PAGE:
In short, the last six years has not changed the basic conclusion that the growth literature has taught us much less about how to get rich than it has about who is already rich. There is nothing particularly new in recent growth theory, but perhaps that is no surprise because there is remarkably little new in growth, either – the rich today are by and large those who were rich yesterday. That there might not be a holy grail of growth policy, however, is no reason for people of economic faith to stop looking, so no doubt the next six years will see another 13,000 articles on the subject to review.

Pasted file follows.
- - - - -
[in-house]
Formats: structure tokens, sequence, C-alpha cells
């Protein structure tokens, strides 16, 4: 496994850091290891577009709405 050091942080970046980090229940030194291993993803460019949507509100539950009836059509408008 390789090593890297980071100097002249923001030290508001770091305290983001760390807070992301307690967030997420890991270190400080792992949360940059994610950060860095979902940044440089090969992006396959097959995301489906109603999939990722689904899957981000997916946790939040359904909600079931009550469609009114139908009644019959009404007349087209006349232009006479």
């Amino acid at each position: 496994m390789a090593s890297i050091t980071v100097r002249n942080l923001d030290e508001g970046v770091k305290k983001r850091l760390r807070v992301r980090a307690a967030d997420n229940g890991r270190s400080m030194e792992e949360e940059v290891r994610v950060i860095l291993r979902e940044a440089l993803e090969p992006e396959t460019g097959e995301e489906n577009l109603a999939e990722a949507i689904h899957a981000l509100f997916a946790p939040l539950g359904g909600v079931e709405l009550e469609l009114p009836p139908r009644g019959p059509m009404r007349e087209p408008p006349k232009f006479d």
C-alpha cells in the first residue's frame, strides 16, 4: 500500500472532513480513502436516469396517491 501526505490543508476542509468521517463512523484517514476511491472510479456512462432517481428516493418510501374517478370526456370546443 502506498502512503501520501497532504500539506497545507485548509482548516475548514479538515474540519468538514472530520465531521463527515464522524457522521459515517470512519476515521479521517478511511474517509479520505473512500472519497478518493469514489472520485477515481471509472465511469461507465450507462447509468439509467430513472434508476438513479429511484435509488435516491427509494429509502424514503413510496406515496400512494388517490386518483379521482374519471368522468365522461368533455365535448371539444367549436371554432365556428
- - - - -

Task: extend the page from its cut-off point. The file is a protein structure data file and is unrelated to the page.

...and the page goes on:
That's fairly pessimistic, I think, but let's grant him his view. Let me quote Robert Lucas on why the next set of 13,000 articles, useless or not, must be written:
Is there some action a government of India could take that would lead the Indian economy to grow like Indonesia's or Egypt's? If so, what exactly? If not, what is it about the "nature of India" that makes it so? The consequences for human welfare involved in questions like these are simply staggering: once one starts to think about them, it is hard to think about anything else.